Scanning Around With Gene: Where the Steering Wheel is on the Wrong Side
I've never owned a British car, though I've been attracted to a few and came close to buying an MG sports car when I was a teenager. But, fairly or not, I've let the questionable reputation of British vehicles influence me and have stayed away.
I have no idea whether British cars are any better or worse than many others, and I suppose, just as with American cars, you shouldn't lump all the brands into one mechanical stereotype. Today's images are from brochures for the Rootes Group of car companies (Hillman, Sunbeam, Humber, Singer, and Commer, among others). Click on any image for a larger version.
British electrical systems are supposed to be particularly bad; Jaguar owners will tell you about tearing their hair out over some electrical short.
Yet even the more working-class brands, like many of those pictured here, have a styling that seems distinctly British and makes you want to look the other way when it comes to mechanical reliability.
Rootes was a little like General Motors: an aggregator of car brands to serve different markets. Hillman was the basic brand, Singer a little more upscale, with Sunbeam as the sports car brand, Humber as a luxury brand, and Commer selling trucks, or "lorries" as they're called over there.
At one point the company had factories all over England. During World War II, it turned its efforts to airplanes and military vehicles.
A neighbor of mine had a Hillman Husky when I was growing up, and our mailman had a Sunbeam Alpine (which was one of the few Rootes cars to achieve moderate success in the United States).
Many of the earlier brochures used illustrations instead of photography to promote the vehicles. You don't see many auto illustrations in advertising these days.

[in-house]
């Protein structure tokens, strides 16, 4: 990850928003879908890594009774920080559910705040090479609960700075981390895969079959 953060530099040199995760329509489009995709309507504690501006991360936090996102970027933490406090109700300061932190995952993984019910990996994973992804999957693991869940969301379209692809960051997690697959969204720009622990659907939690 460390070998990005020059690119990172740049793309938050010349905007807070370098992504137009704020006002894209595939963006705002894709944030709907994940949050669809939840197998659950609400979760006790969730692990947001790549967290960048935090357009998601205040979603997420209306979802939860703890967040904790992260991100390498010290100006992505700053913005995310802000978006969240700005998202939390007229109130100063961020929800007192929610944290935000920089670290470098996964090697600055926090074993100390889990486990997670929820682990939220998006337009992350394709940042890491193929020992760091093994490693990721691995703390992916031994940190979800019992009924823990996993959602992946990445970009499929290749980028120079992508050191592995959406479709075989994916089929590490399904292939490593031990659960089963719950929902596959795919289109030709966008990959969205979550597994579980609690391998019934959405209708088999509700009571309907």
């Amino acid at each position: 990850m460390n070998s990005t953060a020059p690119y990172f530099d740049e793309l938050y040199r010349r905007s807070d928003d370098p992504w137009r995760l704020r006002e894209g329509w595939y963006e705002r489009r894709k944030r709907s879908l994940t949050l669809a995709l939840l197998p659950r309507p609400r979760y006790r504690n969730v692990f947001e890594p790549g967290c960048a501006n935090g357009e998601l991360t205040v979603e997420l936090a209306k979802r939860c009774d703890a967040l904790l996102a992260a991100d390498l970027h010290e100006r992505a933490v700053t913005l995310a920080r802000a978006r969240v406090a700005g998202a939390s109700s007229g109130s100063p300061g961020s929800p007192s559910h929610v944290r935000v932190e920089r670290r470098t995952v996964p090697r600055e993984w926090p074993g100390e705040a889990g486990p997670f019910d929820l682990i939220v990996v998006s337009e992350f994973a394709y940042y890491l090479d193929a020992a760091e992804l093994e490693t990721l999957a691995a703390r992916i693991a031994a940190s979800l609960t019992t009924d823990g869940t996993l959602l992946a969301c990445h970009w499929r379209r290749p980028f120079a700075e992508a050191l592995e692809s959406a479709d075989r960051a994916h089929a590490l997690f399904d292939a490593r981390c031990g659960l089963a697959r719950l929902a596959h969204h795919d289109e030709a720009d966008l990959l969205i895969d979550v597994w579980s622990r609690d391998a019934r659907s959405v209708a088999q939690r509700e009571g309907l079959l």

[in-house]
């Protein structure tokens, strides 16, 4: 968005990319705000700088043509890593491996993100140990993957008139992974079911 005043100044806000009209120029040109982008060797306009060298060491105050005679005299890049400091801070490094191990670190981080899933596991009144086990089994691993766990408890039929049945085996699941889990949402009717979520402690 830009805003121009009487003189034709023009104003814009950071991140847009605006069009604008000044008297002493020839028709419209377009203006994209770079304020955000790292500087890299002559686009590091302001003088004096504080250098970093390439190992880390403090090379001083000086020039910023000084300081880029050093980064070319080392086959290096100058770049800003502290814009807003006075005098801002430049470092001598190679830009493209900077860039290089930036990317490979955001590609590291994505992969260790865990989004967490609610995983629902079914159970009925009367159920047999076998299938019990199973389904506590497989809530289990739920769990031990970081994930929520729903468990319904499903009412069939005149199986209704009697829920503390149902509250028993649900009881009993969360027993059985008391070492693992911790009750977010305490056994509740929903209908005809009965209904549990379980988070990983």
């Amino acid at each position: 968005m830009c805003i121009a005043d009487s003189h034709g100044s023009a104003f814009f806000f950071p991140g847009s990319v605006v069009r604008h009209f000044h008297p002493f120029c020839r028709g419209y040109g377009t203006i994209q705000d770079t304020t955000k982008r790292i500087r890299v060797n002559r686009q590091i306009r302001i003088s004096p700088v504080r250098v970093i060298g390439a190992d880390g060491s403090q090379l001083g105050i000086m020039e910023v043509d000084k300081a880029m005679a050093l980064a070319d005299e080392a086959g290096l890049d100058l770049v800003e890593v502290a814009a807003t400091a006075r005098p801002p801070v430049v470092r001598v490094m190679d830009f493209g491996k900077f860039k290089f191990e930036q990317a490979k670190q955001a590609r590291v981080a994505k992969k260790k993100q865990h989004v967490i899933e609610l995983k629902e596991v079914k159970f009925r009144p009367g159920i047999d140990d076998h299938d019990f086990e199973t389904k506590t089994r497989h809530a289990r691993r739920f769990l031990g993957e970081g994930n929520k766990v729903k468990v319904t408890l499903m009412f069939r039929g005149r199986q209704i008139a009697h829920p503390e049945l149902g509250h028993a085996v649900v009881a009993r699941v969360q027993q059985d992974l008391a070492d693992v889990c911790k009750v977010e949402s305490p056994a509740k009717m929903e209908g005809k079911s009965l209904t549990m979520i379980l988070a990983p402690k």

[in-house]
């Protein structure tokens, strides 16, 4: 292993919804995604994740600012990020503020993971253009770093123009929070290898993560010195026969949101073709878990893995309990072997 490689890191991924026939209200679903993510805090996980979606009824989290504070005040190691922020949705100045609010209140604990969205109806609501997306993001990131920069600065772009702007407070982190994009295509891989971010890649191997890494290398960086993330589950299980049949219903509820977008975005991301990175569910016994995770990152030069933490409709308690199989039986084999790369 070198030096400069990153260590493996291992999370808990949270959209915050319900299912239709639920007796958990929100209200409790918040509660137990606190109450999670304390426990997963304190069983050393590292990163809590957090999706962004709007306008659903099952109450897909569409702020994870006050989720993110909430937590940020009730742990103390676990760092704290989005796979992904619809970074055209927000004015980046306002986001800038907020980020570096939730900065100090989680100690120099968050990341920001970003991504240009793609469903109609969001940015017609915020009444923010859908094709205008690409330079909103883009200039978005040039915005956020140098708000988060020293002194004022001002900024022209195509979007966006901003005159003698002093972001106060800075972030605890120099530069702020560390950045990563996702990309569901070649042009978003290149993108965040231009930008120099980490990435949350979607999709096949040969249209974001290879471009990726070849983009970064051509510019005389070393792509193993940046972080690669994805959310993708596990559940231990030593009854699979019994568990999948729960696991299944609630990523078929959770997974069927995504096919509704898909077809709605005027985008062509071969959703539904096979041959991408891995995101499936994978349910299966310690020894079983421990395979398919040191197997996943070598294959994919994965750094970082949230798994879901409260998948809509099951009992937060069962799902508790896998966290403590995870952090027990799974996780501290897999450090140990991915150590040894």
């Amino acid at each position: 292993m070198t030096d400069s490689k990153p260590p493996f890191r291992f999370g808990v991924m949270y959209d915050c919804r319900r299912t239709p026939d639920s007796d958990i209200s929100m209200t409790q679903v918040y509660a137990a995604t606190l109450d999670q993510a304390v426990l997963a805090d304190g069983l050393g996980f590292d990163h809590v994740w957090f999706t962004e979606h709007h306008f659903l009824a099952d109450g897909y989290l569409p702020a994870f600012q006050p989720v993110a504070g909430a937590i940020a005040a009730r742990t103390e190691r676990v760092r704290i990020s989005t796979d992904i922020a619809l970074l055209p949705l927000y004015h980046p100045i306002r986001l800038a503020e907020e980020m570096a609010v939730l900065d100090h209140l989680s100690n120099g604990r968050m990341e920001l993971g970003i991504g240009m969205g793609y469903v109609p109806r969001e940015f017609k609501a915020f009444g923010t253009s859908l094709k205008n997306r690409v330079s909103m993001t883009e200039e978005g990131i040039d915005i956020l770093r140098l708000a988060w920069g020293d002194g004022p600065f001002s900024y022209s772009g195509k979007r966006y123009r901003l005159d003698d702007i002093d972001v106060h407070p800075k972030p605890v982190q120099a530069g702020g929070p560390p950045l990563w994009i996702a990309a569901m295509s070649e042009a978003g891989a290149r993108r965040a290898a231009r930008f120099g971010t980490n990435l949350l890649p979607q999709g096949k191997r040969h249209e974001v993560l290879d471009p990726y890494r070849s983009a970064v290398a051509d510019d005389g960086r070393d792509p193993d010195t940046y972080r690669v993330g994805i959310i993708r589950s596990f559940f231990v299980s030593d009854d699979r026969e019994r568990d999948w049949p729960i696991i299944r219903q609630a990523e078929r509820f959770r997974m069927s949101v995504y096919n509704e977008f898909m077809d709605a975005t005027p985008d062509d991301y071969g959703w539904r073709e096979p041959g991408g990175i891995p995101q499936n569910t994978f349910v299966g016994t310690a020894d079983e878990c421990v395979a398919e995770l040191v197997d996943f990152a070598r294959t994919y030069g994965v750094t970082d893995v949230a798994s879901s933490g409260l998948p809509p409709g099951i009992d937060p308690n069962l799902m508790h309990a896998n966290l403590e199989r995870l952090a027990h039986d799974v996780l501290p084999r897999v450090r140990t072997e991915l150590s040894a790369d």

And while I know many car interiors where much larger back then, I guess one of the keys to using illustrations was to make them look even more expansive than they were.
There are plenty of reasons to expect British cars to be marketed in ways similar to American vehicles, save for the steering wheel being on the opposite side. Cars are the key to a happy and satisfying life on either side of the pond.
Another striking feature revealed by older car brochures is the what-now-seems-shocking lack of basic safety features. Dashboards were hard metal, seat belts were nonexistent, and things like collapsible steering columns hadn't been invented.
America's Chrysler Corporation purchased Rootes in 1967 and the various brands lasted a short while before either being sold again or put out of business. They join a host of other British car marks that are now only collectibles.
There are still quite a few automobile lines made in Britain, including Vauxhall, Jaguar, Rover, and Rolls Royce. I just don't know if they've ever solved their electrical problems.
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